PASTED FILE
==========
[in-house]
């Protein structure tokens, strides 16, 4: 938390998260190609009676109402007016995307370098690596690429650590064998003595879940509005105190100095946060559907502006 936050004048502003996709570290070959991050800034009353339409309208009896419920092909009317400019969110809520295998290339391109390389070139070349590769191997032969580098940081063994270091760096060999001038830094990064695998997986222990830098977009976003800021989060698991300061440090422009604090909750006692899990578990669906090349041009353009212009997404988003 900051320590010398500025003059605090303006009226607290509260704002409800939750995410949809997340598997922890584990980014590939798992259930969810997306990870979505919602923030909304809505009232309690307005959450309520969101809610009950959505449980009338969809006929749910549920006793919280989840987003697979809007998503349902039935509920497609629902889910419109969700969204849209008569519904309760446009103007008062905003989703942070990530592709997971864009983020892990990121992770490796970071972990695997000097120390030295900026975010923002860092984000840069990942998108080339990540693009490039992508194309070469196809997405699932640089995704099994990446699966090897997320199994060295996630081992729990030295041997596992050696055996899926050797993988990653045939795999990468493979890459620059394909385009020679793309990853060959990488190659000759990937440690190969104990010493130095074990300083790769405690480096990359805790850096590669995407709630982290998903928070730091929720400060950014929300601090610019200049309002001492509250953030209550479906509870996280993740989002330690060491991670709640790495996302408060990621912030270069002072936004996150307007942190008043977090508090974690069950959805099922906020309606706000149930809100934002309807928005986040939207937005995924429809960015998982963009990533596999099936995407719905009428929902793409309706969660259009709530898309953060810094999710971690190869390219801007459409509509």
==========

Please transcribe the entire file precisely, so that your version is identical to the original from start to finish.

[in-house]
């Protein structure tokens, strides 16, 4: 938390998260190609009676109402007016995307370098690596690429650590064998003595879940509005105190100095946060559907502006 936050004048502003996709570290070959991050800034009353339409309208009896419920092909009317400019969110809520295998290339391109390389070139070349590769191997032969580098940081063994270091760096060999001038830094990064695998997986222990830098977009976003800021989060698991300061440090422009604090909750006692899990578990669906090349041009353009212009997404988003 900051320590010398500025003059605090303006009226607290509260704002409800939750995410949809997340598997922890584990980014590939798992259930969810997306990870979505919602923030909304809505009232309690307005959450309520969101809610009950959505449980009338969809006929749910549920006793919280989840987003697979809007998503349902039935509920497609629902889910419109969700969204849209008569519904309760446009103007008062905003989703942070990530592709997971864009983020892990990121992770490796970071972990695997000097120390030295900026975010923002860092984000840069990942998108080339990540693009490039992508194309070469196809997405699932640089995704099994990446699966090897997320199994060295996630081992729990030295041997596992050696055996899926050797993988990653045939795999990468493979890459620059394909385009020679793309990853060959990488190659000759990937440690190969104990010493130095074990300083790769405690480096990359805790850096590669995407709630982290998903928070730091929720400060950014929300601090610019200049309002001492509250953030209550479906509870996280993740989002330690060491991670709640790495996302408060990621912030270069002072936004996150307007942190008043977090508090974690069950959805099922906020309606706000149930809100934002309807928005986040939207937005995924429809960015998982963009990533596999099936995407719905009428929902793409309706969660259009709530898309953060810094999710971690190869390219801007459409509509």